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Have you ever wondered how to clean straw hats? I have a few straw hats that I wear in the summer when I’m gardening or at the beach. And, of course, since it’s summertime, they have sweat stains on the brim. I even found an adorable vintage straw hat at our local thrift store but it has stains on it that need to be removed before I can wear it. So, I started wondering how to clean straw hats without taking them to a dry cleaner.
Clean Straw Hats
Straw hats are lightweight, stylish and functional so it cannot hurt to have a few on hand in the closet for summertime. Whether you enjoy vintage styles or prefer the latest from your favorite designer, there will probably come a time when you need to clean it. There are two different methods you can take to clean your straw hat depending on how soiled it is and if it is limp or not.
What you’ll need to start:
Shellac – If your straw hat is limp, you can help by brushing it with clear shellac and an equal amount of alcohol to make it stand again.
Hat Band – You can try to wash and iron the hatband. But, if it’s very worn or dirty you may simply want to replace it with a new one.
Clothing steamer – If you need to reshape your straw hat, a clothing steamer will make the process much simpler.
Clean straw hats with mild soil
Using a soft cloth dipped in warm soapy water (use mild dish liquid) gently dab at the soil until it is removed. Then, rinse with a damp cloth that has only water on it. It’s very important that you do not get the hat too wet or it may shrink as it dries.
How do you get sweat stains out of a straw hat?
You should be able to get sweat stains out of your hat by using the method above for mild soil. If this doesn’t work, you can use 1/2 teaspoon of hydrogen peroxide and 1/2 teaspoon of warm water. You should only use this method on straw hats that are lighter in color because the hydrogen peroxide will lighten darker colored straw.
Repair straw hats that are limp
Most straw hats should have a defined shape. And, if they get dry or damp, they may lose their shape and become limp. After removing any soil using the method above, you can try brushing the dry hat with a 50/50 mixture of clear shellac and alcohol.
Straw hat cleaner
The above methods should work in most cases. However, if you have an expensive designer straw hat or vintage hat, you may want to use a hat cleaner made specifically for straw hats. The one I have linked should remove most water and oil-based stains.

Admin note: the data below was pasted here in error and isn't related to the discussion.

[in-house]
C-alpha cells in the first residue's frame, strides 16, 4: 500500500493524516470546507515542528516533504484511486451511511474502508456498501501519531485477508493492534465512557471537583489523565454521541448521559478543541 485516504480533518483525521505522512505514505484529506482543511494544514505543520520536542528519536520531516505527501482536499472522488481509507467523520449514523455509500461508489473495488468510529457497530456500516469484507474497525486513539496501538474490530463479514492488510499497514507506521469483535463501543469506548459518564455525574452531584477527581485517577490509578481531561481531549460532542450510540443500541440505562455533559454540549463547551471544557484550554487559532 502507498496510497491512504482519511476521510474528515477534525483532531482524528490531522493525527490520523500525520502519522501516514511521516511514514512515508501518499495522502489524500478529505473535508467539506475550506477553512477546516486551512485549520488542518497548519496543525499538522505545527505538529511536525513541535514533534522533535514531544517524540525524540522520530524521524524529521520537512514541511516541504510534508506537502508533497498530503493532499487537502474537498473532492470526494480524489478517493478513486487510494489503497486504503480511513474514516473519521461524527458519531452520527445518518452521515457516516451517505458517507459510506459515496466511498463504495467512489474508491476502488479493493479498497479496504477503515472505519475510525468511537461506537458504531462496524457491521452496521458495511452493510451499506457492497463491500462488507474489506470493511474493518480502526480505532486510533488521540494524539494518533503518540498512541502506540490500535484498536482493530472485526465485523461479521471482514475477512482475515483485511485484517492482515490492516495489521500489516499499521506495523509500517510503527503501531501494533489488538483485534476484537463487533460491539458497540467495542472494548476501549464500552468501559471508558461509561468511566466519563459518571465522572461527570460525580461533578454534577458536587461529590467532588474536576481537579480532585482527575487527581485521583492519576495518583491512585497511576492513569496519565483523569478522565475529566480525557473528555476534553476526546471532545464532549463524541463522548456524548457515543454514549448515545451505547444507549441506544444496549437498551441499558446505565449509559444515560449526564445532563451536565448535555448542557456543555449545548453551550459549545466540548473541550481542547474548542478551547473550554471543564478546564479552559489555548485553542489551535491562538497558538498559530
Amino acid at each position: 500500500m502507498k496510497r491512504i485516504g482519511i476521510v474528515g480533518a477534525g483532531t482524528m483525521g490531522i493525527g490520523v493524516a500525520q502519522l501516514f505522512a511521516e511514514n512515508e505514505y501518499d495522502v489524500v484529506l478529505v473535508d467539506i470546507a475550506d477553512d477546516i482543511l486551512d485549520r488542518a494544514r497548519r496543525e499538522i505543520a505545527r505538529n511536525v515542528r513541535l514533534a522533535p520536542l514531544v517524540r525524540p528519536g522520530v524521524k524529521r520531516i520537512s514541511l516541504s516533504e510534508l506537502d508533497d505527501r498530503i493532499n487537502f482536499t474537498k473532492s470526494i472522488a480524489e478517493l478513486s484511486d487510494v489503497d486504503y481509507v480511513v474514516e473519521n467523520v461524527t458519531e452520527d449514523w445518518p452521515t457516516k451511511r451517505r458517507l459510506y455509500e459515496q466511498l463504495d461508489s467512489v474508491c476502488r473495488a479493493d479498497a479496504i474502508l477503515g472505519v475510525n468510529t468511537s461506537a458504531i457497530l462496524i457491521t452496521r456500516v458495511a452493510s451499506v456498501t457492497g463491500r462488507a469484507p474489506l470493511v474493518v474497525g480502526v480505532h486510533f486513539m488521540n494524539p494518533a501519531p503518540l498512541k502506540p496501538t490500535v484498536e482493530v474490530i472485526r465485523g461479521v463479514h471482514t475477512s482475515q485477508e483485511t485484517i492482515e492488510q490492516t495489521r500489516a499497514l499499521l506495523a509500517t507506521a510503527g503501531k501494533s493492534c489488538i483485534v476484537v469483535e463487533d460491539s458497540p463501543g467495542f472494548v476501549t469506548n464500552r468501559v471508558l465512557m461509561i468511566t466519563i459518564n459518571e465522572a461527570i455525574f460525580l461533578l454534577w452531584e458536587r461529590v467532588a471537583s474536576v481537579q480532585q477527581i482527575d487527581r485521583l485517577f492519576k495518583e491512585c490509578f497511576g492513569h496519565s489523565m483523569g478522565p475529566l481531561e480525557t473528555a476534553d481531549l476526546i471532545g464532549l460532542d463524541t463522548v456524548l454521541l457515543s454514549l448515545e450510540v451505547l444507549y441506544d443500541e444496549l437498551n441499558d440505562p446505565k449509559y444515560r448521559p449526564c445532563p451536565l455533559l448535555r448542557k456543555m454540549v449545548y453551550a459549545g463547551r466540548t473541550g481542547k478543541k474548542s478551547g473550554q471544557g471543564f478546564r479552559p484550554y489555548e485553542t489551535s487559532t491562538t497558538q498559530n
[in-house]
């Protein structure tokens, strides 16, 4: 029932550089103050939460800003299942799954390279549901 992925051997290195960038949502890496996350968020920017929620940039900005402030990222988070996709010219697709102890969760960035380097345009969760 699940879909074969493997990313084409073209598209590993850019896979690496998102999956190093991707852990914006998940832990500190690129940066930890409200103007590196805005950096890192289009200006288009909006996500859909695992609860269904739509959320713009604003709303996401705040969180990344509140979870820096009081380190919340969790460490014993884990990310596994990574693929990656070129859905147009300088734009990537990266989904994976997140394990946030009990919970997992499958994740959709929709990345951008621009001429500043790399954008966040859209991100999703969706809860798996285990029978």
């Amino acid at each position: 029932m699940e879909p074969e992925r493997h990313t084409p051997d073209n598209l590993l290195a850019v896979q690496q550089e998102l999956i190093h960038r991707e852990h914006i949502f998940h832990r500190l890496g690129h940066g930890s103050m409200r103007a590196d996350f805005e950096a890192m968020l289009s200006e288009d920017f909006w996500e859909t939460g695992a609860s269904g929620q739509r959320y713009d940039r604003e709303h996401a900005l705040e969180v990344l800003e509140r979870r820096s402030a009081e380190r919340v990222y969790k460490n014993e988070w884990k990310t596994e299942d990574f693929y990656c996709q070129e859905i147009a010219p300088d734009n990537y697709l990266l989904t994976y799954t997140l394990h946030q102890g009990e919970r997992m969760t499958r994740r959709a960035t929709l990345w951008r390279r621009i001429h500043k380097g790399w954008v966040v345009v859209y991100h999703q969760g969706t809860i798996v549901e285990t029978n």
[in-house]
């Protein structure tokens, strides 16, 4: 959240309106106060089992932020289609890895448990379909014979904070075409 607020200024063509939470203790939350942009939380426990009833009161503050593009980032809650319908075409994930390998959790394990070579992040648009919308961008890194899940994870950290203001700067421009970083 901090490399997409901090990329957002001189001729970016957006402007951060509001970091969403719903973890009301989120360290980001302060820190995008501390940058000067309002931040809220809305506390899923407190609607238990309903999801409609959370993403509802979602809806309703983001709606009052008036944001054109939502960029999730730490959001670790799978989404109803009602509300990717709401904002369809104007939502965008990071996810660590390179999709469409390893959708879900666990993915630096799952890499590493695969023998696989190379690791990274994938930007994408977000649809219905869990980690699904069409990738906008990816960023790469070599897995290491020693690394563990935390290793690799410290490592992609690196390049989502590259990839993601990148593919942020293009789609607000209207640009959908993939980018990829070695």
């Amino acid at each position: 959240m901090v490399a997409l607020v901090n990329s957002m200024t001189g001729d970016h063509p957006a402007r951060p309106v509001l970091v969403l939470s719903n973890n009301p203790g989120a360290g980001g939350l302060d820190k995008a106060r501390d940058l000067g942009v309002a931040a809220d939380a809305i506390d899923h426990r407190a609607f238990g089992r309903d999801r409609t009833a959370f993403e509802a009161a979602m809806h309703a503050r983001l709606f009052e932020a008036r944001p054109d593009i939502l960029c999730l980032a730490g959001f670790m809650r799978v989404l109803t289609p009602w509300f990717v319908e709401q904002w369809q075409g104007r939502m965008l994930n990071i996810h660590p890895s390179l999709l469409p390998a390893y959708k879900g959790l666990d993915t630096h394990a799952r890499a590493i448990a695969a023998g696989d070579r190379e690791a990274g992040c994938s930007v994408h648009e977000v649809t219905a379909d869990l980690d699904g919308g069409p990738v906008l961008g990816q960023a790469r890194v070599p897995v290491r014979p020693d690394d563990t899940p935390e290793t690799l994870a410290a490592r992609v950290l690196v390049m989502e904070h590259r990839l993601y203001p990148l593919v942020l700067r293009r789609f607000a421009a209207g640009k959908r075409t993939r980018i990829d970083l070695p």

How do you protect a straw hat?
The best way to protect a straw hat when you’re not wearing it is to keep it in a hatbox. That way, it will retain its shape and be ready the next time you want to wear it. If you don’t have a hatbox, I recommend that you get one. In the meantime, you can store your straw hat in a dark closet on a shelf. Just be sure that you don’t place anything on top of it or destroy the shape. A hatbox will also help protect your straw hat from insects and pests.
Another option is to use a hat stand after you clean your straw hat. You will want to store it out of direct sunlight. If you’d like to try making your own, check out this post from Sadie Seasongoods. it should be easy enough to make your own with just a few simple tools. If you’re not handy with tools, you can buy one on Amazon instead. This one would be perfect for a straw hat.
If you’re looking for other cleaning resources, why not learn how to care for your Converse. Or, check out this article on how to get makeup stains out of a mattress. Finally, learn how to make wool dryer balls to prevent wrinkled clothes.
Do you have any other methods you’ve used to clean straw hats?
Ellen is a busy mom of a 22-year-old son and 27-year-old daughter. She owns 5 blogs and is addicted to social media. She believes you can feel beautiful at any age and any size. She shares healthy, realistic beauty and fashion information geared toward women over the age of 40. If you’d like to work together, email firstname.lastname@example.org to chat.